About 7 percent of patients treated at hospital emergency rooms for shoveling-related incidents had cardiac problems, according to a 2011 study. Some of these were deadly.

“While the overwhelming majority of people do not have heart problems while shoveling, for the few who do get into difficulties, there is a confluence of things happening,” said Gordon Tomaselli, president of the American Heart Association and director of the Division of Cardiology at the Johns Hopkins University School of Medicine.

For one, Tomaselli said, snow shoveling is more grunt work than such exercises as running and swimming. “It’s not aerobic,” he said. “There is a lot of tension in the body with all that lifting.” The cold air also can cause problems by making it more difficult for your body to react to the stress of heavy lifting and slowing the flow of oxygen into your bloodstream as frigid air narrows breathing passages.

Signs of a heart attack may include chest pain, discomfort in an arm, back, neck or jaw, shortness of breath or dizziness. Sometimes, a person can feel nauseated and clammy.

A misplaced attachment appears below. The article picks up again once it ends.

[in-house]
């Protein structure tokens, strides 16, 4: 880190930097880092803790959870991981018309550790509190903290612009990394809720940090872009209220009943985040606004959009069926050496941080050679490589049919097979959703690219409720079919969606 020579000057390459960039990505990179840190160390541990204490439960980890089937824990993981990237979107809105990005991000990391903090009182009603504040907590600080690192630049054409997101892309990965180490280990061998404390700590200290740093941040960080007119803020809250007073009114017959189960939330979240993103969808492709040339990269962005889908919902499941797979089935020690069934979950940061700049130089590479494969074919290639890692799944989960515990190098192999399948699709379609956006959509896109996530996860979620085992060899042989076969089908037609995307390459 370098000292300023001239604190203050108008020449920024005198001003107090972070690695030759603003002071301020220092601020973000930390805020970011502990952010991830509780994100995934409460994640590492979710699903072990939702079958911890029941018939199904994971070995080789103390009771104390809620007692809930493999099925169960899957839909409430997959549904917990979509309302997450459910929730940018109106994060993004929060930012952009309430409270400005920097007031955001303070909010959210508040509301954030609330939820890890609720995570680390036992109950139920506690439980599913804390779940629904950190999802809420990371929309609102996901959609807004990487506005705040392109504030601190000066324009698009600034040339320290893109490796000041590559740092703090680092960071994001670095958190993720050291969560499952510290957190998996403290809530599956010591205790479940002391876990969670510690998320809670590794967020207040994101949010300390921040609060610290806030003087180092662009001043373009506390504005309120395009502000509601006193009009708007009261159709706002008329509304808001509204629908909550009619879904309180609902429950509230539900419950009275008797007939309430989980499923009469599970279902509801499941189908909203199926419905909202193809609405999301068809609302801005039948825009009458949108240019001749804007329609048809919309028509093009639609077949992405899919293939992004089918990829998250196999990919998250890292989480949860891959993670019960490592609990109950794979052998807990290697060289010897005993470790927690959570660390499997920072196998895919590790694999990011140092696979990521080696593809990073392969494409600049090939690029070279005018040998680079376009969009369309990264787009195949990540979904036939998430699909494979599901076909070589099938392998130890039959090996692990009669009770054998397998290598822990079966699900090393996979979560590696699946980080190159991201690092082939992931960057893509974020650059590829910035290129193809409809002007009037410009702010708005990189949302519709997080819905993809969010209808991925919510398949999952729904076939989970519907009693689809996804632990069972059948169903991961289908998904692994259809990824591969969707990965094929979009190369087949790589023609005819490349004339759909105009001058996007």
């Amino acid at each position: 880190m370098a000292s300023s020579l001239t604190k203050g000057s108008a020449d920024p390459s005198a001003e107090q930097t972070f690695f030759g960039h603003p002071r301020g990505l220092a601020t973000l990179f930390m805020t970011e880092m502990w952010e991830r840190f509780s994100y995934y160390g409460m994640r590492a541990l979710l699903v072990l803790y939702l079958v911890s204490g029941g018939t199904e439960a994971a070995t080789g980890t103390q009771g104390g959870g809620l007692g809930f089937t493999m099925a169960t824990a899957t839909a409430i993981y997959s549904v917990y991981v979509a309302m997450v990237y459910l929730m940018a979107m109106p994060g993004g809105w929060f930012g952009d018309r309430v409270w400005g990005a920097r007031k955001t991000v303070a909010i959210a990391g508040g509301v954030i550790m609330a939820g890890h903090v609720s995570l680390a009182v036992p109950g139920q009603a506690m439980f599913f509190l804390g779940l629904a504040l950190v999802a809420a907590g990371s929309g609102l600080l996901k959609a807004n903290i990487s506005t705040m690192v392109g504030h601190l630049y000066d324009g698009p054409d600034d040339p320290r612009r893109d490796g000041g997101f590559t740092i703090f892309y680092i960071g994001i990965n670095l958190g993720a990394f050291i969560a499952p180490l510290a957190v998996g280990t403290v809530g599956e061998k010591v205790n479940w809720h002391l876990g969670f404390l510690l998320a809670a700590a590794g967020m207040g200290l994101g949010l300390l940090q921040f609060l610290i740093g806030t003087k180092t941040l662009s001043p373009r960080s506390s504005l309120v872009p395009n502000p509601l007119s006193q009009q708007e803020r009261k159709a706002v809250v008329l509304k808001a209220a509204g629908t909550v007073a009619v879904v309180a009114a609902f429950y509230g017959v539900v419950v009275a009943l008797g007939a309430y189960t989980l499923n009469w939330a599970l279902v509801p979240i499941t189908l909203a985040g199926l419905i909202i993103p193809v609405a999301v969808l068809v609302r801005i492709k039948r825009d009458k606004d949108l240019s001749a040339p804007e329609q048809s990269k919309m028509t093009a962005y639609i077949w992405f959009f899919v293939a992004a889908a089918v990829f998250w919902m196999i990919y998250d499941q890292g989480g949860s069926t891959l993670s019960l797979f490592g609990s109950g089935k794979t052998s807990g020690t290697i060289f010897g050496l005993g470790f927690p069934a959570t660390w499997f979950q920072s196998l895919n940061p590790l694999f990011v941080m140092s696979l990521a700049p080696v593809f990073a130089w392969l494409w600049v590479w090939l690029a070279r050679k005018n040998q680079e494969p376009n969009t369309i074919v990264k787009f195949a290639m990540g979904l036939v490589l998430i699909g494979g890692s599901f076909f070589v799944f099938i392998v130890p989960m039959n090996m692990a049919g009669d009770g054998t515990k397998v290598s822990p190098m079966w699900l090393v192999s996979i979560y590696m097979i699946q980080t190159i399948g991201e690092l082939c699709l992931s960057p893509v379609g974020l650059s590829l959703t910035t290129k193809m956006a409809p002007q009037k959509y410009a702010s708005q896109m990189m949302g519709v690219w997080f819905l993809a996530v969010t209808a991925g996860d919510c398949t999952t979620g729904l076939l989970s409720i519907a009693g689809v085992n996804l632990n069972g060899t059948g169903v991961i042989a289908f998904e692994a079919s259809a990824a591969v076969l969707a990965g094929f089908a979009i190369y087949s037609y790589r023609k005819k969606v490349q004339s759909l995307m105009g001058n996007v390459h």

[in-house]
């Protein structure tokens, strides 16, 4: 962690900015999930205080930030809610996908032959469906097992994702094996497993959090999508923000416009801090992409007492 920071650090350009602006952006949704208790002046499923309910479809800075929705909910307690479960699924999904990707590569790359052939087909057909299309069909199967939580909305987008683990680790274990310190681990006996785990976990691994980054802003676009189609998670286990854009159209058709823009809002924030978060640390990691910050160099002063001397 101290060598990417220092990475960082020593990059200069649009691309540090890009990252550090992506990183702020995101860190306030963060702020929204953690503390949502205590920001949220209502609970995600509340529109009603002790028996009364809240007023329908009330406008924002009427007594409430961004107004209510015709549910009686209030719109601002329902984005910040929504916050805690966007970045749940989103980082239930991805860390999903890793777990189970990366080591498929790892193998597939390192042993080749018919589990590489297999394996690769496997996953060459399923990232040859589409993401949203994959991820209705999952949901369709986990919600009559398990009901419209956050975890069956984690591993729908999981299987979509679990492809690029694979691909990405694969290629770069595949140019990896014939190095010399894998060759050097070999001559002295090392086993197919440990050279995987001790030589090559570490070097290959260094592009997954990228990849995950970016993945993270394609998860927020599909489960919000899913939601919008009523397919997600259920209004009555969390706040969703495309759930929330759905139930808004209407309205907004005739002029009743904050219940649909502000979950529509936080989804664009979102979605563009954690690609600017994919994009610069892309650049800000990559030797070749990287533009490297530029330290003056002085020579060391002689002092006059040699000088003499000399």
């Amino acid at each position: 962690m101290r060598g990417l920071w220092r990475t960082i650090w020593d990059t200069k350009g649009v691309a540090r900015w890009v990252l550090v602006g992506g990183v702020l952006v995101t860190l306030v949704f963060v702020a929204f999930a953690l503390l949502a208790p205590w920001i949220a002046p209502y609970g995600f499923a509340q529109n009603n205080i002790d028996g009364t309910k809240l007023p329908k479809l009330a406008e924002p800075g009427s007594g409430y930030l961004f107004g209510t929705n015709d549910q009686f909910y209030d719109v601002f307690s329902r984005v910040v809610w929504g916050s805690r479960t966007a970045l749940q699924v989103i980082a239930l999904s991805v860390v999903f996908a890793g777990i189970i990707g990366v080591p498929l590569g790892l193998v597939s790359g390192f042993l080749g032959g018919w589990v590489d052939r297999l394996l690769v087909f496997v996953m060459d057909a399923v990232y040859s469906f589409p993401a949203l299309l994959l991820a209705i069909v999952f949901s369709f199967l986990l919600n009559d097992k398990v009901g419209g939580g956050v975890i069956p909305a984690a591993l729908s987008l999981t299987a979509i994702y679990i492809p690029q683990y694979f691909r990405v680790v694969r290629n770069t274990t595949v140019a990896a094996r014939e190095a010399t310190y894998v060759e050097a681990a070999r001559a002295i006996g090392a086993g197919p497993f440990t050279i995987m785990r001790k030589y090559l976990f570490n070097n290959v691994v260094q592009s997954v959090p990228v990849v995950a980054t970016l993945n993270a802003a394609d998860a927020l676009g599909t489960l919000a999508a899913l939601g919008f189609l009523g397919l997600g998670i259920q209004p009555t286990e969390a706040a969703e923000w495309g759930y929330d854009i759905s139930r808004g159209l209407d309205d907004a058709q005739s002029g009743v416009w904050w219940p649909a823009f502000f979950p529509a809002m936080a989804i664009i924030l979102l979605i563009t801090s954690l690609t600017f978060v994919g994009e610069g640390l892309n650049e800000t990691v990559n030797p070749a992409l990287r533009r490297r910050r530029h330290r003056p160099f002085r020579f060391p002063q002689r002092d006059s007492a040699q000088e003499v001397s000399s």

“If you have any symptoms at all, for anyone over the age of 40 or 50, stop immediately; get into the warm,” Tomaselli said. “If you have chest pain or dizziness, call 911.”

The American Heart Association offers these tips to protect your heart while shoveling:

●Take breaks so as not to overstress your heart.

●Eat lightly before and after shoveling. A large meal may strain your heart.

●Shovel small loads of snow. Lifting heavy snow can raise your blood pressure.

●Refrain from alcohol before and after shoveling. Alcohol may make you feel warm when you are not, and it may dull your attention to how your body feels.

●If you have a medical condition or don’t exercise regularly, ask your doctor beforehand if it’s okay to shovel this winter.

●Don’t underestimate the chance of getting hypothermia. Heart failure causes most deaths in hypothermia. When the body loses heat more quickly than it can generate it, your circulation, respiratory and nervous sytems become sluggish, and that can cause irregular heartbeats, which can be fatal in these circumstances. According to the University of Maryland Medical Center, more than 700 Americans die each year from hypothermia.

Laura Hambleton